Max, a 9-Year-Old Shih Tzu, Is Saved from Exile After Biting Girl
Ankeny City Council members voted against "vicious" label for pet who bit a 5-year-old girl
Five-year-old Josie Babcock was a few doors away from home when she spotted Max.
The nine-year-old shih tzu was a familiar sight to the kindergartner as she made her way home from a nearby friend’s house.
Josie had petted the dog before. But on April 13, something went wrong when she leaned in for a hug.
Max, who was unattended, unleashed and was handling his business on his unfenced front lawn, bit Josie on her upper lip. She suffered nine stitches.
“My biggest fear is Max now has the taste for human blood, knows my daughter’s scent and may cause another incident in the future,” said Melanie Babcock, as she stood before Ankeny City Council members Monday who were deciding the dog's fate.
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She told the council that Josie knew Max. She said her daughter has been
taught about safety around animals.
“I’d like to think we live in a community that values our children more than our pets," she said.
Lynn and Ted Deal have lived in the same house for 43 years. Max has been their “family dog” for nine years. Lynn Deal said her husband had just stepped back into the house for a moment before the child was bitten.
Deal said she immediately went inside to pray for Josie.
After Josie Babcock’s mother, Melanie, filed a report with city officials that night, Max was put on 10-day quarantine. According to city ordinances, he met the definition of “a vicious animal” at the time because the bite was above the child’s shoulders, said Ankeny Police Department Lt. Ed Hamilton.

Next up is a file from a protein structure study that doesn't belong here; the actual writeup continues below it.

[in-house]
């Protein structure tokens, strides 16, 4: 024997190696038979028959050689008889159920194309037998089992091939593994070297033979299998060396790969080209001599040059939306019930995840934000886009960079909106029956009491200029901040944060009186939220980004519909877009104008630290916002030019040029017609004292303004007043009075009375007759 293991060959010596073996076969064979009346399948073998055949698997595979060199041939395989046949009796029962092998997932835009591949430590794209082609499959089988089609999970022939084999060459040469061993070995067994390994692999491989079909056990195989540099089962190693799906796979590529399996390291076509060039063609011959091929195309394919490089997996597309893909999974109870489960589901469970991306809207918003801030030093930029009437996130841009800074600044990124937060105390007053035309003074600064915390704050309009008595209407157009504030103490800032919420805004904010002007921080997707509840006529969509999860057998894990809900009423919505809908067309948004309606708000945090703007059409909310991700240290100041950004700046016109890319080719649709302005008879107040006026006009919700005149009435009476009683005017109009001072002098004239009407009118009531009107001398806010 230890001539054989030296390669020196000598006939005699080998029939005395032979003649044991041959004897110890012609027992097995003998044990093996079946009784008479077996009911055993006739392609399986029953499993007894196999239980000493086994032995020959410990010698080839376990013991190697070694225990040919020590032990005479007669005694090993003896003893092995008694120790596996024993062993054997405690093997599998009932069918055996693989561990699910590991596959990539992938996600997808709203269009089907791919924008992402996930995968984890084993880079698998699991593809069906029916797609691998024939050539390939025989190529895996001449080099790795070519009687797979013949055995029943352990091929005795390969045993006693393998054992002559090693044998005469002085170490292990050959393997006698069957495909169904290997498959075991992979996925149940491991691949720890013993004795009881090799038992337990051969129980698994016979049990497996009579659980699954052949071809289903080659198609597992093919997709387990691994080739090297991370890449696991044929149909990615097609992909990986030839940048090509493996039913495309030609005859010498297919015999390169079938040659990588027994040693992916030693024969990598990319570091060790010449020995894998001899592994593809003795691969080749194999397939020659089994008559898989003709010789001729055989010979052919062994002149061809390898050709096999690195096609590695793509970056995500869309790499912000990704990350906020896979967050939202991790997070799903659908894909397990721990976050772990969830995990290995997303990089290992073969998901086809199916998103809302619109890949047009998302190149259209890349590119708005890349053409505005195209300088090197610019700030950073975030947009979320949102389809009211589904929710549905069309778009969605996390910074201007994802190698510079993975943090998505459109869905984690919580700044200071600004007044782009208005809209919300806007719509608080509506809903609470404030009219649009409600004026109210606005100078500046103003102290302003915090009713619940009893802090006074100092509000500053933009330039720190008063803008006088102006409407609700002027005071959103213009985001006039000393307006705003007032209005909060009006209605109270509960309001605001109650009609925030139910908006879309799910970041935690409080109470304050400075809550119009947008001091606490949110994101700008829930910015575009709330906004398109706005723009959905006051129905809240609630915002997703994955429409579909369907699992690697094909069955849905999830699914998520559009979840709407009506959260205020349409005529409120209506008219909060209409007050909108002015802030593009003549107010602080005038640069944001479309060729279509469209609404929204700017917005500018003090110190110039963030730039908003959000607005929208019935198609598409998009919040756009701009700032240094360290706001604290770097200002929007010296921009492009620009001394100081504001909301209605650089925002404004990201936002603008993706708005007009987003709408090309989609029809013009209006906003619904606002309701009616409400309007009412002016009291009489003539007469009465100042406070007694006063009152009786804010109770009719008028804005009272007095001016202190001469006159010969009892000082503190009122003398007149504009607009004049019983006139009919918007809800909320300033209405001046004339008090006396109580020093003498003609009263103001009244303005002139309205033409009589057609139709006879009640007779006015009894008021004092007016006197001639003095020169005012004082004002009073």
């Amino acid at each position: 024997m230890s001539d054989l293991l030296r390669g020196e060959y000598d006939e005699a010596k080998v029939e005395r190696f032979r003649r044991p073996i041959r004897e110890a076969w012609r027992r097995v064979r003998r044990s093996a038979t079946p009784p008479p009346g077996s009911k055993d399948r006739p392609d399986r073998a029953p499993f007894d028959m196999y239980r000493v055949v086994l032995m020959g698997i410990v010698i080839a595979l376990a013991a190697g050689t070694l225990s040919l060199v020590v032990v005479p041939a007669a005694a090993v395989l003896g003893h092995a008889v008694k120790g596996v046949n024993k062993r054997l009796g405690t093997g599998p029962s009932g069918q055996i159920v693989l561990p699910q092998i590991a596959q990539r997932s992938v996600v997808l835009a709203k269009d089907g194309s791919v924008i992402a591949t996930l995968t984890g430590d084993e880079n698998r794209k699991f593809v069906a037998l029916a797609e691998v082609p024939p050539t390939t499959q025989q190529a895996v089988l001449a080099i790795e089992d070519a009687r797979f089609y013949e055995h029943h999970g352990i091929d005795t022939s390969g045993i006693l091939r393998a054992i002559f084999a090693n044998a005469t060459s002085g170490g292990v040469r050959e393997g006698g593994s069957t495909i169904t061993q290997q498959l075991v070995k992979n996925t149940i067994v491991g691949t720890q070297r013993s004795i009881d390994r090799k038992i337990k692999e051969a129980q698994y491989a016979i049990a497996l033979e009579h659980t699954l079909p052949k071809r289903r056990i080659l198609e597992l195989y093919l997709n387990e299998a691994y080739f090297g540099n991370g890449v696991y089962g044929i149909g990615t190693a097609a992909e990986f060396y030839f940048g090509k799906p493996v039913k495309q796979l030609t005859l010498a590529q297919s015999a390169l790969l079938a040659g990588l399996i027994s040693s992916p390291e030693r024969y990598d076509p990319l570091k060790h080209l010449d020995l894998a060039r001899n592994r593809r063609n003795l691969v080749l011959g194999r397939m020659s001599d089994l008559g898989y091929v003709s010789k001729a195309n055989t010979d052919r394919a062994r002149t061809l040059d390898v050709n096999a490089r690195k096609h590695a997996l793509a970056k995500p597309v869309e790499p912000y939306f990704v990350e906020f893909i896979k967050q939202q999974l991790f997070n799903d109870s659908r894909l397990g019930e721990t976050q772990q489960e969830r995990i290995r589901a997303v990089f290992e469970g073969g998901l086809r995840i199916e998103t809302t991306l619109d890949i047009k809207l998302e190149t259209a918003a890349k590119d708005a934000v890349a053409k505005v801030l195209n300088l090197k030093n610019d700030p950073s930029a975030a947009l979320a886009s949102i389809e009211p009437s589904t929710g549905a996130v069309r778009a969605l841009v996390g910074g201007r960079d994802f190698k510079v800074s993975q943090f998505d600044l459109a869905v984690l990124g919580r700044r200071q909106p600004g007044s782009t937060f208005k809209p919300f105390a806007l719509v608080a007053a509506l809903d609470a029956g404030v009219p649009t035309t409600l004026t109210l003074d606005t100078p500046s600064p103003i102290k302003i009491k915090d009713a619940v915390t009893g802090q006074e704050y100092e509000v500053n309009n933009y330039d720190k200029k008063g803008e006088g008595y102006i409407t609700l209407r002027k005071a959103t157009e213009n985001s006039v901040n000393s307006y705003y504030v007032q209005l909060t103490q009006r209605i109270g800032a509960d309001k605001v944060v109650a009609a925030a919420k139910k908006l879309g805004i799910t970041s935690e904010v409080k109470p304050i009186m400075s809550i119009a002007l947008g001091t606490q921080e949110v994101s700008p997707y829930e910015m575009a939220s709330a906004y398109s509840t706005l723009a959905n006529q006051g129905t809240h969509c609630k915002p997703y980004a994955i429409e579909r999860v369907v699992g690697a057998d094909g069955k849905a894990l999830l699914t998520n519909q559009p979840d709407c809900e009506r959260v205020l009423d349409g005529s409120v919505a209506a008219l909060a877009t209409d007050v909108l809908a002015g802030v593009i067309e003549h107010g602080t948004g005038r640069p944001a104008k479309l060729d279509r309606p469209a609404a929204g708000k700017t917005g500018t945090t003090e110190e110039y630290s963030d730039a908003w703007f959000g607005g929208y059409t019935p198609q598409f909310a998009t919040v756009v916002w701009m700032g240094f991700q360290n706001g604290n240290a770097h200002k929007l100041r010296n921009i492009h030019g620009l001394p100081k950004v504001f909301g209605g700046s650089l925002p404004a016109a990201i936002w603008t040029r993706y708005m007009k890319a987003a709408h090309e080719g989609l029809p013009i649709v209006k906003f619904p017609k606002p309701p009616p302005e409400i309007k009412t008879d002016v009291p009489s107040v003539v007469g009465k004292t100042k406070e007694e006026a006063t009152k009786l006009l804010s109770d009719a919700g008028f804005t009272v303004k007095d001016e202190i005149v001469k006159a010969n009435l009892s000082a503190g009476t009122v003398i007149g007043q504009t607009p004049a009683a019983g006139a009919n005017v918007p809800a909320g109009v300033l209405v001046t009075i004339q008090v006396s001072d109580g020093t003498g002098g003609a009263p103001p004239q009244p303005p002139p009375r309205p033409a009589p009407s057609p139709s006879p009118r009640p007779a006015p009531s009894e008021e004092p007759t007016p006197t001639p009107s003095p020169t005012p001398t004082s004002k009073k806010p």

The Deals were served with a city notice for “vicious animal’ on April 24. On April 25 they appealed that determination. Hamilton said they found no previous bite history with Max.
On Monday, Josie’s father, Troy, told the council that he wants the dog removed from the neighborhood near the 300 block of North Oak Drive. He said his daughter had just been trying to “give it love.” He said he fears for the safety of other children in the “high kid traffic” area where Max was left unattended.
“Whether or not this dog is given a second chance to harm another child depends solely on the council’s decision,” he said. “Whether or not my daughter’s scars will heal properly is yet to be determined.”
Mindy Carratt, the Deals' daughter, apologized to the Babcocks and stressed that Max is a good dog. She said children must be taught how to act around animals.
“He is and always has been a very loving dog,” Carratt said.
Josie’s grandmother, Marlene Babcock, told the council about Josie’s facial scars and showed them her picture.
“I’m afraid the emotional scars will take a lot longer to heal,” she said.
“We love kids. We do not wish harm to any child or any adult,” Ted Deal told the council.
City officials Monday decided that Max’s actions did not meet the criteria of “vicious.” City officials said for Max to be considered as such he would have had to be out of his yard and have had “violent propensities” in the past.
“The dog was not considered at large,” said Hamilton.
The council decision reversed an order that could have called for the removal of Max from Ankeny city limits or possibly his destruction, Lynn Deal said.
That decision saddened Melanie Babcock.
“I’m not happy,” she said. “I would just like a guarantee that this isn’t going to happen again and no one can give me that.”
Ted Deal said he felt “good” about the decision that spared the “little fella” who stands 12 inches tall. He said his grandchildren and others interact well with Max, who has since been licensed.
“I am convinced that Max felt threatened when Josie got down to his level face to face and tried to pull him in for a hug,” he told the council.
Lynn Deal looked pained when she considered what would have happened if the council had voted to require Max removed from the city of Ankeny – or worse – destroyed.
Her daughter-in-law, Lynnette Deal, described Max as “calm.” She said her children have spent time around Max since he was a puppy.
“This was what I believe to be an isolated incident,” Lynnette Deal said.
Now, Max is on a leash any time he is outside.